Air Emissions:

• Exhaust emissions (nitrogen,
oxygen, water vapor, carbon dioxide, carbon monoxide carbon oxides of sulfur,

 • Other substances that deplete the ozone
layer, derived from the ship refrigerators, air conditioning and fire
extinguishing systems. Shipping consumes less per unit of output than the rest
transport and emit less harmful gases into the atmosphere (especially its
dioxide coal). The exhaust gases of the ships contribute to the
“cooling” of the climate and not to the heating of. So despite its
impressive participation in world trade, which it touches 90% of global
transport shows that it is facing its crucial issue climate change and global
warming, shipping should be considered as a best choice to meet the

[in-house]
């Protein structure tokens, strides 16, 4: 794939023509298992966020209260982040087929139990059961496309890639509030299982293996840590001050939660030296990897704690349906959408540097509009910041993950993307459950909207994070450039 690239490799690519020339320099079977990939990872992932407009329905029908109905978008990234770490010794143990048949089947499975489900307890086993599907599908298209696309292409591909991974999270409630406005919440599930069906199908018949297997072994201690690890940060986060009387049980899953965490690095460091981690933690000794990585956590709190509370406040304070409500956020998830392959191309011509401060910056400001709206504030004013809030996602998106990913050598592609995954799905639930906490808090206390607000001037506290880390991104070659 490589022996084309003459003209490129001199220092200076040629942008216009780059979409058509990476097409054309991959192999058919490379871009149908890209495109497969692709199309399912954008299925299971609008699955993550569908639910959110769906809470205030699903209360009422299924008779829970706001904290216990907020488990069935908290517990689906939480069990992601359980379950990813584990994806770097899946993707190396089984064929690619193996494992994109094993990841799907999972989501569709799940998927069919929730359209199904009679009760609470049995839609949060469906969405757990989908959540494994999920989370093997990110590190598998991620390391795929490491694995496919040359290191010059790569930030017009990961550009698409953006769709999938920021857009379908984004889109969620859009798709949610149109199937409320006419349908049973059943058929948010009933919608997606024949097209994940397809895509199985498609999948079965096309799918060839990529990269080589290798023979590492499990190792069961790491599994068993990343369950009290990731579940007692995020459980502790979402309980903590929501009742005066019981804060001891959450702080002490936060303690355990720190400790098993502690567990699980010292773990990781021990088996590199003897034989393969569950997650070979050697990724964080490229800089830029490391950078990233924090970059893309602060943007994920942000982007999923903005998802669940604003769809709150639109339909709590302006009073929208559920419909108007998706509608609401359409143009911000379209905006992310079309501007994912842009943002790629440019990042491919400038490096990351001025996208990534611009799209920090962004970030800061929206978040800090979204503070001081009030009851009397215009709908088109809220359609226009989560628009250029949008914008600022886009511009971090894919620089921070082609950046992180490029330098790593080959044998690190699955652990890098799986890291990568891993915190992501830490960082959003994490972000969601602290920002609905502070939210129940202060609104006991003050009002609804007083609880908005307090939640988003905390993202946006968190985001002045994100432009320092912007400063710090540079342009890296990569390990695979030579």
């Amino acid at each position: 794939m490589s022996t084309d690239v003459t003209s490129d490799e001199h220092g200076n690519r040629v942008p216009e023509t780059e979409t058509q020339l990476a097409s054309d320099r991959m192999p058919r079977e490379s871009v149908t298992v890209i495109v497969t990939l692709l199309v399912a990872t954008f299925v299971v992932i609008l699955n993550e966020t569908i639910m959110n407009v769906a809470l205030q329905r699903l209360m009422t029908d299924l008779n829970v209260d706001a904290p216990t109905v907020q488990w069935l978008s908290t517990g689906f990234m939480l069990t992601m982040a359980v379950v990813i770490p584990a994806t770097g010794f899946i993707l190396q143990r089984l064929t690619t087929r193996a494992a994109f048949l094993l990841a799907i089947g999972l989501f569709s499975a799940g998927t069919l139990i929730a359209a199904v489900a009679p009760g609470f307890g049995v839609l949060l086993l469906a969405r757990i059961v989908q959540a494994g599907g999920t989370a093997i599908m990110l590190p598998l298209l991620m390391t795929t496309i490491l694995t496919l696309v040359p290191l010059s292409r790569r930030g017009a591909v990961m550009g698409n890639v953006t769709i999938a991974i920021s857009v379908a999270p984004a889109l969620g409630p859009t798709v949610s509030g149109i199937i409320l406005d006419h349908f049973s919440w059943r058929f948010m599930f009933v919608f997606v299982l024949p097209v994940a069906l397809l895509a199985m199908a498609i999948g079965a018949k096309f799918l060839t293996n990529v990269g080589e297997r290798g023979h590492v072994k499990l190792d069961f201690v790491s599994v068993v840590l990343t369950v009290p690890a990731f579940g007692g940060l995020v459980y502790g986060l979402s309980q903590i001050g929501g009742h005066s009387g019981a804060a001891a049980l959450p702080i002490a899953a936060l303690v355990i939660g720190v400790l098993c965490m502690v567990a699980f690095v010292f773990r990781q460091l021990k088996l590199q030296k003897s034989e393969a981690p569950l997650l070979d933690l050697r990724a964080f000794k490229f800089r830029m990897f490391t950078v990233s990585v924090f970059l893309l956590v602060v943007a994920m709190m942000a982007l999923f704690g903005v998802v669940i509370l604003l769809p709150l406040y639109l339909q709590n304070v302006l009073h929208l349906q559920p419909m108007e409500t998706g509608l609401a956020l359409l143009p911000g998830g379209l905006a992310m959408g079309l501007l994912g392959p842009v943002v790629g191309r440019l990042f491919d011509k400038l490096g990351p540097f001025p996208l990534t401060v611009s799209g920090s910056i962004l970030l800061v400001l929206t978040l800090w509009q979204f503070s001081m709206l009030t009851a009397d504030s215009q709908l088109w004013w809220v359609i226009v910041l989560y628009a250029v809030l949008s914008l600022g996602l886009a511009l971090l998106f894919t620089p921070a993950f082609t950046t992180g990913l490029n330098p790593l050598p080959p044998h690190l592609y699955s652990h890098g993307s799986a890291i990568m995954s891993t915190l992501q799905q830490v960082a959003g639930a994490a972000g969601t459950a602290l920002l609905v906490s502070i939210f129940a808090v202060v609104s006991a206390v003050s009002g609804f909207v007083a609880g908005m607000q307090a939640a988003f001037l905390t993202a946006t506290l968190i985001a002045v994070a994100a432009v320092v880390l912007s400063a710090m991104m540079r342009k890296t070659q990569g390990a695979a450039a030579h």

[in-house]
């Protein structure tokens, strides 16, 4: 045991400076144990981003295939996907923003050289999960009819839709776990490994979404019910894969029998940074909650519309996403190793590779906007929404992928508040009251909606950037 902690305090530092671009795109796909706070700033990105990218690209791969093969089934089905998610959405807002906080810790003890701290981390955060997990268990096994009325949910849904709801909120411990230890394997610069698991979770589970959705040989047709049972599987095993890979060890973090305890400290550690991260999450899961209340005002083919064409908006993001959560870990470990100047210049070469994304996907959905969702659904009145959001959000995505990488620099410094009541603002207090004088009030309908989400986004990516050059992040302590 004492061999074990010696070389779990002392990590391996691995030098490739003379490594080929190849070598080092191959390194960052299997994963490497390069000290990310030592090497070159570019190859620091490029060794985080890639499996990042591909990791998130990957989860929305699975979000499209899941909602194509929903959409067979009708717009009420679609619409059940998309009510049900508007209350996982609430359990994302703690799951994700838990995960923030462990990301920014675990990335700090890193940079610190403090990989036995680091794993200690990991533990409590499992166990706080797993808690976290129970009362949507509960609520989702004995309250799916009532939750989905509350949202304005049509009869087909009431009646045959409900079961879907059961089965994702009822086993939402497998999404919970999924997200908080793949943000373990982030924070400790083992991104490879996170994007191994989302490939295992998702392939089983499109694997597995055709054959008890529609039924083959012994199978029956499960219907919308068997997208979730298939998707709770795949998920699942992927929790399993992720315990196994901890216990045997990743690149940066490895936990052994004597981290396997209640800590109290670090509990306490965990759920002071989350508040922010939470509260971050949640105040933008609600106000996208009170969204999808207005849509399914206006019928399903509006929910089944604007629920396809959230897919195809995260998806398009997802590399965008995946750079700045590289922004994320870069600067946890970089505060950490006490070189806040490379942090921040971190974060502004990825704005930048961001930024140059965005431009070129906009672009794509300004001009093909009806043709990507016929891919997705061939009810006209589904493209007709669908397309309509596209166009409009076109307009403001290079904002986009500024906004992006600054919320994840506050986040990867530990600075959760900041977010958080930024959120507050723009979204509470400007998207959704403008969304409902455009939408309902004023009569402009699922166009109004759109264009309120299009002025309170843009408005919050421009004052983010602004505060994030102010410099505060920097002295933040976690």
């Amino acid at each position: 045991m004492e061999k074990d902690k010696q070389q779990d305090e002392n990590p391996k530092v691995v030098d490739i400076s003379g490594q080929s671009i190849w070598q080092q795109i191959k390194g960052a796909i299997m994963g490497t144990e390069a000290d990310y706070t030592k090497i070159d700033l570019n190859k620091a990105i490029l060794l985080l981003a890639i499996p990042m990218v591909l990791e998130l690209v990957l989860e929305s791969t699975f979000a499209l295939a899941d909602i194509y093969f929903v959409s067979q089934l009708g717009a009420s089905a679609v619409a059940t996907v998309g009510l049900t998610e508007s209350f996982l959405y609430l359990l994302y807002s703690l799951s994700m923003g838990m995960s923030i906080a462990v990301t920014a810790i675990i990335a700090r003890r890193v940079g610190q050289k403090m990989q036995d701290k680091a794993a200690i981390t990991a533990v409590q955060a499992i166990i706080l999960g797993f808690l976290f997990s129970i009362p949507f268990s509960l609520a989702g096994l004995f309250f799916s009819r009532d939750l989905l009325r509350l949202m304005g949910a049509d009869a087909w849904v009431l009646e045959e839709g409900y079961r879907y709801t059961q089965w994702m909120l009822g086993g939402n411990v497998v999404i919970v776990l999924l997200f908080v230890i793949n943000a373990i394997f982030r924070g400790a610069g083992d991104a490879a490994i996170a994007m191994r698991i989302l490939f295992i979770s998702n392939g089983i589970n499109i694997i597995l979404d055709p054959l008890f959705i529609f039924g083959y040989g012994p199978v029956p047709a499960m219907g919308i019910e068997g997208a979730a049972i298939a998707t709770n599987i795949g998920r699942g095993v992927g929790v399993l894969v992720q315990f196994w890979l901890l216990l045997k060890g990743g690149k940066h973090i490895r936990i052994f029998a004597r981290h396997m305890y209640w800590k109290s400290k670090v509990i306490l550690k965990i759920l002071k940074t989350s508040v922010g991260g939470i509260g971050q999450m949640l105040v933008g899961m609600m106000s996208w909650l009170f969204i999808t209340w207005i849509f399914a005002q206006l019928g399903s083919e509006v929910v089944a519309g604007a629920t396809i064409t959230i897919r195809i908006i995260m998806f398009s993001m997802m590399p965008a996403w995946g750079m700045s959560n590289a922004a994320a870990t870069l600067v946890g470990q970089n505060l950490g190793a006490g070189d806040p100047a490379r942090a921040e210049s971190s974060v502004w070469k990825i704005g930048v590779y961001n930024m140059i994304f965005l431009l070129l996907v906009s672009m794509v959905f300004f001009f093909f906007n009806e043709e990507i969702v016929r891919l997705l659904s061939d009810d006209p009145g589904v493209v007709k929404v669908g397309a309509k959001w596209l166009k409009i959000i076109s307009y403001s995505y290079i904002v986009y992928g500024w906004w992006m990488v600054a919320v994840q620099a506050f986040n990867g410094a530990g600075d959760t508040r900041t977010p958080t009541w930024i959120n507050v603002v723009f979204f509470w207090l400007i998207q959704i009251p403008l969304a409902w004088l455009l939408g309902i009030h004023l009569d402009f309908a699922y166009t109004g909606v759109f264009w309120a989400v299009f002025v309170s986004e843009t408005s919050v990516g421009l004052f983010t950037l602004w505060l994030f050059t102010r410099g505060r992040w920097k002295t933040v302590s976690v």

ever-growing global demand for them transport services.







Estimated Impacts on Water


 Water pollution In general
it is observed that there are no detailed information on emissions in water.
This is because, contrary to the air emissions, it is difficult to calculate
emission factors for water. However, some estimates indicate that normal shipping
operations are responsible for over 70% of the oil entering the sea from marine
transportation, but as the oil is often spread over a large number of
locations, the effects of operational discharges may appear less dramatic than
the often catastrophic localised effects of accidental oil spills. 9They
do, however, give rise to a number of chronic pollution problems, particularly
in low energy environments such as ports and harbours. Statistics show that 80%
of oil spills occur in harbour waters. Clearly, these are not the only wastes
discharged by ships. Other vessel discharges may be equally hazardous but to
date have generally received less public attention because they are subtler and